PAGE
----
Blooom piggy bank logoThe Plain Money approach to investing isn’t fancy — it’s just developing some good habits: buy and hold index funds, keep costs low, keep things in balance. But in some 401(k) situations that’s not easy. You may have multiple accounts, some left over from earlier employers. To do the job right, you need to keep up with the available investment choices and make sure your portfolio doesn’t get out of line.

Or you could use a service like Blooom, which I’m currently testing. So far I’m impressed! I have some tax-advantaged accounts from a couple of earlier jobs and several others with my current employer. I signed up with Blooom and it took only a few clicks to get my accounts in much better shape. Here’s what Blooom did for me:

  • Using only the assets available and keeping my balances with my current provider, found lower-cost alternatives with similar performance.
  • By requesting rebalancing through my current provider, lined up my asset allocation with my investment goals.
  • Set up future rebalancing to keep my asset allocation in line with my goals.

The cost is affordable: $10 a month for a single account. If you have multiple accounts (as I did), there are discounts. Quick chat support helped me get everything set up.

The one disadvantage was that Blooom could not manage all of my accounts with my provider — and those unmanaged accounts are heavily invested in bond equivalents. So I had to adjust my Blooom-managed accounts away from bonds to get my overall percentage of stocks and bonds right.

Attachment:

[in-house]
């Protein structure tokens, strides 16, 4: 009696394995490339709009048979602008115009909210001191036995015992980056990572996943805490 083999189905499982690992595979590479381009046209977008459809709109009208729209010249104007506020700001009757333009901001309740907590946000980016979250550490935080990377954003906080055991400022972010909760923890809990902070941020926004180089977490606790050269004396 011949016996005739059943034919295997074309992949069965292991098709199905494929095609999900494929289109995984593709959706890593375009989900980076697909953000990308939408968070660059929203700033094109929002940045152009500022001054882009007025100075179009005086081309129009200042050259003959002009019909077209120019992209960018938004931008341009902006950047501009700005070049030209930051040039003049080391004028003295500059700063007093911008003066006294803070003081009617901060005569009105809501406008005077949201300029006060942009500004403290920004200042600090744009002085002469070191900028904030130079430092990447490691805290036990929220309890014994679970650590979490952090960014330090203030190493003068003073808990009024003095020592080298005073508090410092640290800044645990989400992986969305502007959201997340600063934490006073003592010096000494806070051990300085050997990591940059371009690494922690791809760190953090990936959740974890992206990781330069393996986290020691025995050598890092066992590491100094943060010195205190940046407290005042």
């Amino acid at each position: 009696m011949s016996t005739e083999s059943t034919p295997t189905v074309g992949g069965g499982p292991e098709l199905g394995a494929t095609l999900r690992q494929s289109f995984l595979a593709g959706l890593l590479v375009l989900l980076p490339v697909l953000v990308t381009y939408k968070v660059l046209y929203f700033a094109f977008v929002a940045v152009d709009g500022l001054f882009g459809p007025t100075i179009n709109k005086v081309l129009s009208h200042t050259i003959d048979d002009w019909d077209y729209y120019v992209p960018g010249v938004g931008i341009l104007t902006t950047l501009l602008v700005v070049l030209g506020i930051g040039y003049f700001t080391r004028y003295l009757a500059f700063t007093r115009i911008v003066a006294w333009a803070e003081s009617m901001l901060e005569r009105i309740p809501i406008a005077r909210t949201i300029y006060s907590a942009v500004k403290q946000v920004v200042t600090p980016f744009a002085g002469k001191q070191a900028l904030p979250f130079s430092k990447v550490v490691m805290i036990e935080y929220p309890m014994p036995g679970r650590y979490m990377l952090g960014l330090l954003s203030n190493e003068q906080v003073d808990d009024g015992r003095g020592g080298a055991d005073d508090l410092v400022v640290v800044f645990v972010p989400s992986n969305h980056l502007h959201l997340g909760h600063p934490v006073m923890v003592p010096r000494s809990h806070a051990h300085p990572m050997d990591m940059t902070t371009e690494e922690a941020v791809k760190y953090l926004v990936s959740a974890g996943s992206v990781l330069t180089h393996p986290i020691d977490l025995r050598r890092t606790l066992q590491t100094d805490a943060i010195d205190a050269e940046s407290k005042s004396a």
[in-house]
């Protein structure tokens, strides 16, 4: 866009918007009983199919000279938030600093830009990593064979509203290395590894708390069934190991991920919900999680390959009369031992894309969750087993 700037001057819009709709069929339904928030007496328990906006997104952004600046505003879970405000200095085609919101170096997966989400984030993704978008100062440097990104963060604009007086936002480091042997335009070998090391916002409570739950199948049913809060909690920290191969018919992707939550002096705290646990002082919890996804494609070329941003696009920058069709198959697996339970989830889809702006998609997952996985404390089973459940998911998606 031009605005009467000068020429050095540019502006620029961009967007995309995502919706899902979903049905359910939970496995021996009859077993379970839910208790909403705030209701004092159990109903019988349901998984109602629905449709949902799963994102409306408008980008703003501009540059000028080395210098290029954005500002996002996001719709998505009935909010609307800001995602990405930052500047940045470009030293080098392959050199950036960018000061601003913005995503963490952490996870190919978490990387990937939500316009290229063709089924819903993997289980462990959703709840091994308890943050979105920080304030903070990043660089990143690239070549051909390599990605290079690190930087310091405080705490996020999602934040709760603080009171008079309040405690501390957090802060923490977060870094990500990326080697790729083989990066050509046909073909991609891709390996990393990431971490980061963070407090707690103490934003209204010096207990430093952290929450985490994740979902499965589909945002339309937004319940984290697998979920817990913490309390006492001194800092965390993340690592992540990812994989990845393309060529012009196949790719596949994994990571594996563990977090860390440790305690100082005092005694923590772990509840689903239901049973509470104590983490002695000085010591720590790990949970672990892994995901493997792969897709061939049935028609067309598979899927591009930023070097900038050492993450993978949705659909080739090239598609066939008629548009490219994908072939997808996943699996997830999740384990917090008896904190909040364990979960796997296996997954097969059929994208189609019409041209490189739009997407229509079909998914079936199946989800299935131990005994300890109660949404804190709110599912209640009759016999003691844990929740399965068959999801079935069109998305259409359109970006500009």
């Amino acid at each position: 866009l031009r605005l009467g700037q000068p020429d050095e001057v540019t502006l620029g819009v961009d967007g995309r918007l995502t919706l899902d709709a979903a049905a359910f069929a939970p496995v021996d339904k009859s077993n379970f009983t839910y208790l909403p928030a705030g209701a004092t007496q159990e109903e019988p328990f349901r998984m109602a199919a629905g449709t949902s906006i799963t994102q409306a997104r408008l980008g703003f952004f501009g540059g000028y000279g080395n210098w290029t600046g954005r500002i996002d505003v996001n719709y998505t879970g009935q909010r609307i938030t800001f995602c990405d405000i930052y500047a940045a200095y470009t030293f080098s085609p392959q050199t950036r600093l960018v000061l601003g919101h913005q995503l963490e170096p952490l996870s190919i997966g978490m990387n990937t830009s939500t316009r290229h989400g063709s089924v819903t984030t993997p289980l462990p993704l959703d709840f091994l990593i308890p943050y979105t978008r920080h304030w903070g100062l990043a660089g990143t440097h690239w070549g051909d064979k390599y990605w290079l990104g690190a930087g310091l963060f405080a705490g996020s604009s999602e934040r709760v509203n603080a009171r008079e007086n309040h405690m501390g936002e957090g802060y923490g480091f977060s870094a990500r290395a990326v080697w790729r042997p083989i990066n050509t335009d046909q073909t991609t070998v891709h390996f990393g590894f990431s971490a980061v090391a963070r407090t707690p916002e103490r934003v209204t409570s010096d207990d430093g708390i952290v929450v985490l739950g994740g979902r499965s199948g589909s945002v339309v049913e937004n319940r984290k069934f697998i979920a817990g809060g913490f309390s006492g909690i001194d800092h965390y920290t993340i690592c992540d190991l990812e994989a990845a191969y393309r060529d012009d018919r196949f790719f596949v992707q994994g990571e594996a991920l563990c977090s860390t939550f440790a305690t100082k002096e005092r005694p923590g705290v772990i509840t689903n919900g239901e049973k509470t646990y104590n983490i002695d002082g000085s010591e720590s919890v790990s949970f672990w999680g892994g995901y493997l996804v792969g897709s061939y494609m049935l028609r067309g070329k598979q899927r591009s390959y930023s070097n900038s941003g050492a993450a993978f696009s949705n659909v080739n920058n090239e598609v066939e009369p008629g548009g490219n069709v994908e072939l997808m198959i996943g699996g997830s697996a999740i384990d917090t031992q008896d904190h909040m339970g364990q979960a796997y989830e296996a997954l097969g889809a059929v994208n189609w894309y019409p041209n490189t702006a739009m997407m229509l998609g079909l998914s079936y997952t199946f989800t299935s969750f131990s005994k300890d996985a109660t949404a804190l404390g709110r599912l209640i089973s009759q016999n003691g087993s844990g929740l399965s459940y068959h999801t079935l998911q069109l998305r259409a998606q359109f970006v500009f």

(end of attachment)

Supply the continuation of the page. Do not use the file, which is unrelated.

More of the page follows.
In my judgment, Blooom will repay its modest monthly fees many times over, just in finding ways to reduce investment fees. And it already has shown me some investment alternatives (low-cost passively managed assets, of course!) that I didn’t know were available in some of my older investment accounts.

You can even get your first month free at this link for Plain Money readers:
Try Out Blooom. If you do try it out, please let me know your experience. I’ll update this post from time to time and let you know how things are working out.

That link again: Try Out Blooom free for a month.

Full disclosure: If you do try out Blooom, I will receive an affiliate referral premium.

Finally, this obvious question: “Hey, you’re a Ph.D. in economics, can’t you figure out what Blooom does by yourself?” And the answer is yes, in principle, but I don’t have the time or patience to investigate everything about my old investment accounts. Blooom is essentially automating the principles that I advocate in Getting a Grip on Your Money.

Can you automate good investing habits?